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With the upgrade to Photos, many Mac users have been left with a duplicate iPhoto library on their Macs. Here’s how to delete iPhoto library and clear out some clutter.
iPhoto used to be the standard photo editor and photo management system on Macs, at least for the average computer user. Like it or not, however, that all changed when Apple first introduced the software, nearly a year ago. If your Mac came from Apple with Photos already installed, you don’t need to worry about old iPhoto libraries.
A Mac that was upgraded to a new version of OS X that added the Photos app, however, can end up with what look like duplicates of their photo libraries. The first time you start up Photos after upgrading, your Mac will copy over your photo library into the new software (if you explicitly set up more than one old iPhoto library, you’ll have to copy them over yourself). It doesn’t go back and delete the old one, though.
Here’s where things get a little bit confusing: you don’t actually have two copies of your photos. Thanks to the way OS X (the software that powers your Mac, like Windows powers a PC) works, your pictures aren’t actually stored in those libraries. Instead, they’re stored somewhere else on your hard drive, and each library has what Apple calls a “hard link” to the pictures. As a result, each library can access the photos, but store separate information about them. You can delete either library safely; only if you were to delete both libraries would you lose access to your pictures.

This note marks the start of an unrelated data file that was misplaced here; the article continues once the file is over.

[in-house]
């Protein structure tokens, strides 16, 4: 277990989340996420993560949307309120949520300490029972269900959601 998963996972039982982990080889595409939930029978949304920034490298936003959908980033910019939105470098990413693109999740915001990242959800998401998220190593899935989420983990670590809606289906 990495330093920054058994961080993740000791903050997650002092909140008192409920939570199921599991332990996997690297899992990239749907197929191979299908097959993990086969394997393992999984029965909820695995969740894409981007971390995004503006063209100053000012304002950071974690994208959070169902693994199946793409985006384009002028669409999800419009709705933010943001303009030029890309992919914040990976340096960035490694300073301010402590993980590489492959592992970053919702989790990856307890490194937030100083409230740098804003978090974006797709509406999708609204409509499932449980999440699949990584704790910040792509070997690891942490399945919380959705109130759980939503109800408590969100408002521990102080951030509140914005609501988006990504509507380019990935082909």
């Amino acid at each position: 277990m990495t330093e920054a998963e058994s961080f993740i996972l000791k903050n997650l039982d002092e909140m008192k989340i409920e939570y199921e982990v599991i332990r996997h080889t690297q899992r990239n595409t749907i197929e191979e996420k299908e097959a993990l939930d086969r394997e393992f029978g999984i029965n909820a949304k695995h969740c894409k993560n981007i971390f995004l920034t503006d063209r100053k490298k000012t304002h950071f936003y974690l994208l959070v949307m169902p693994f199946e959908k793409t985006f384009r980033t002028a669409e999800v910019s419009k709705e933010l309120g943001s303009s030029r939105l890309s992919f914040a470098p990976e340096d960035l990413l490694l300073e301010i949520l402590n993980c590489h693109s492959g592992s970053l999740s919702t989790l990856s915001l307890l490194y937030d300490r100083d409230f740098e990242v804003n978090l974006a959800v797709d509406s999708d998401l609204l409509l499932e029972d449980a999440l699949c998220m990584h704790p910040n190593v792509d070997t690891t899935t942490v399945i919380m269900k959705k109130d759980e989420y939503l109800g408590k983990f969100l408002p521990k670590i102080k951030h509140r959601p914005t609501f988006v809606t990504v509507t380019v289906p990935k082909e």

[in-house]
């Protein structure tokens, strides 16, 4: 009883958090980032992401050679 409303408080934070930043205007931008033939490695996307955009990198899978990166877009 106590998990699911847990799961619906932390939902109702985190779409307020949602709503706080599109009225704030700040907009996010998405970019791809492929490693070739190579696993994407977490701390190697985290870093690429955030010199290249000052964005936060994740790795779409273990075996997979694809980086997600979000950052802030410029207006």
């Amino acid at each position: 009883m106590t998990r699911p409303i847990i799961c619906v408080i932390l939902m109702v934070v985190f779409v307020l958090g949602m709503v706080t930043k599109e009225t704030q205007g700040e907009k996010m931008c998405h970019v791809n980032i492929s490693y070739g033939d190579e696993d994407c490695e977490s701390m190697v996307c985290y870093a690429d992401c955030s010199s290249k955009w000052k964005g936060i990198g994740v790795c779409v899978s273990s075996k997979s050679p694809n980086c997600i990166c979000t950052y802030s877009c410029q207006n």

While having a second copy of your photo library doesn’t take up that much extra space on your computer, it can still be confusing – first of all, each library reports that it’s a certain size, which can make it difficult to figure out how much room is left on your Mac. Additionally, if you need to back things up, it can be hard to figure out where your files are.
Still with us? Let’s recap:
Now that you understand why you might want to delete an old iPhoto library, and why you don’t necessarily have to, let’s talk about how to actually do it.
Before you do anything like this on your Mac – that is, delete something potentially important – you should back up your software with something like Time Machine.
That way, if you accidentally delete something important, or something else goes wrong, you can always roll things back to how they were when you started. This is really easy, and there’s nothing to be concerned about; it’s just good practice to back things up (and keep them backed up) before you muck about in your computer.
First, you’ll need to open a Finder window: you can do this by clicking on the Finder icon (it looks like a square face) on the dock, or by clicking on your Mac’s desktop background and hitting ⌘+N(Command + N) on your keyboard.
Next, look at the left-hand column in the new window. You’ll see a list of locations around your Mac; find the one that says Pictures and click on it. You’ll be taken to that directory, which contains libraries for Apple’s image-related apps (Photos, iPhoto, Photo Booth, etc).
In the list of files on the right, scroll down and look for your iPhoto library – it’ll be a little iPhoto icon, and the name will read, unsurprisingly, iPhoto Library. Don’t worry about accidentally deleting your Photo Booth or Photos libraries; you’ll be able to see which one is which.
To actually delete the library, you can do one of three things:
Now that you’ve gotten rid of your iPhoto library, it makes sense to completely uninstall iPhoto – that way you won’t accidentally create a new iPhoto Library and have to repeat all these steps. It’s as simple as opening up your Applications folder, and deleting iPhoto (using one of the three steps we just discussed). For a more in-depth look at how to uninstall apps on your Mac, be sure to check out our guide above!